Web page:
Pakistan-Afghanistan Update: National Accountability Bureau Chief Chosen; Taliban Complain Mullah Baradar Not Freed


  • PML-N and PPP leaders have agreed to appoint Chaudhry Qamar Zaman as head of the National Accountability Bureau, ending months of deadlock. The Afghan Taliban say Mullah Abdul Ghani Baradar remains under effective detention and should be freed immediately. Balochistan’s Chief Minister has formally requested that the federal government allow foreign aid agencies to assist in quake relief efforts in the Awaran district. The Supreme Court of Pakistan has approved bail for former Pres. Musharraf in the Akbar Bugti murder case.

Pakistan — Politics and Diplomacy

  • National Accountability Bureau Chief Chosen: PPP opposition leader Khursheed Shah told reporters on Tuesday that he had reached agreement with Prime Minister Sharif to appoint Chaudhry Qamar Zaman as head of the National Accountability Bureau, a position which has been vacant since late May. A formal notification of Zaman’s appointment has yet to be issued, but government Information Minister Pervaiz Rashid confirmed Shah’s account. The PTI criticized the appointment as an “underhanded deal” between the PML-N and PPP, saying it was not consulted and suggesting it might challenge the move. Zaman is a retired army major and career bureaucrat who stepped down as Interior Secretary to take the position; the Express Tribune provides a brief profile. [Dawn] [Dawn]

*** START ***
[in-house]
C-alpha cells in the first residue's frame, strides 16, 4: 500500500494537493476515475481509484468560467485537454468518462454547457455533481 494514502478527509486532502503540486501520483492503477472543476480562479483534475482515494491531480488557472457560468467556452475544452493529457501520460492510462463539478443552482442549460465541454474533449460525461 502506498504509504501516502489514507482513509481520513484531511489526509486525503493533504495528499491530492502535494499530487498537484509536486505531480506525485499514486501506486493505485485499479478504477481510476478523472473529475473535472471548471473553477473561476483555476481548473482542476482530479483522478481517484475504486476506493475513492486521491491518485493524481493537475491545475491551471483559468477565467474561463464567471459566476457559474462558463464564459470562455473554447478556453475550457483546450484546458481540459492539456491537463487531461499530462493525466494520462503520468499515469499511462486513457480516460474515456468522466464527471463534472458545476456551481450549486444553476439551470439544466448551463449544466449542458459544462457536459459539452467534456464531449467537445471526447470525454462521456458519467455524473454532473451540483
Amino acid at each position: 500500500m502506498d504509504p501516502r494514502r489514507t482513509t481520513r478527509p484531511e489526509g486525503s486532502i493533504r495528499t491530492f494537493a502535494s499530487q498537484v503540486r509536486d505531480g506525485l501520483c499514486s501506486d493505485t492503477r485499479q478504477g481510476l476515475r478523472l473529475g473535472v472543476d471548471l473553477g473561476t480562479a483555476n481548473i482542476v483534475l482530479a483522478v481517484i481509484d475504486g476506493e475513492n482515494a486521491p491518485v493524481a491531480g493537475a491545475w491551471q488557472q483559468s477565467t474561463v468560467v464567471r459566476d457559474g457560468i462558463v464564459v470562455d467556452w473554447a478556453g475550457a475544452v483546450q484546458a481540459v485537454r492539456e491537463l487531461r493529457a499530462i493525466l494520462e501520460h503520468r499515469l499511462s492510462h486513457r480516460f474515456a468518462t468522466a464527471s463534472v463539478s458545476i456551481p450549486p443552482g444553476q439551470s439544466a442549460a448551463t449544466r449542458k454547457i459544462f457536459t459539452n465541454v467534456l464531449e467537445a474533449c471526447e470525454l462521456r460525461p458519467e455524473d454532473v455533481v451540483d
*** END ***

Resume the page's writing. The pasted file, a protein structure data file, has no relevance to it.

• Election Investigations: Election Commission officials have ordered election tribunals to issue a ruling by October 25 on the general election results from the NA-256 Karachi constituency, following a vote audit by the National Database Registration Authority that raised questions about the ID numbers used by a large number of votes. Leaders of the MQM, which won the seat, said that blame for voting irregularities lay with the Election Commission’s administration of the polls, and not its voters; the PTI repeated calls for Supreme Court intervention. Separately, Election Commission officials said that in the absence of provincial legislation to that effect, overseas Pakistani nationals would not be able to vote in upcoming local government polls. [ET]
  • Musharraf Gets Bail in Bugti Case: A Supreme Court bench has approved a bail application for former Pres. Musharraf in the murder case of former Baloch nationalist leader Nawab Akbar Bugti. Musharraf, who has remained under house arrest since returning to Pakistan earlier this summer, has also previously been granted bail in the two other major cases against him. There were no immediate reports on whether he would leave his house arrest.

Pakistan — Economics and Development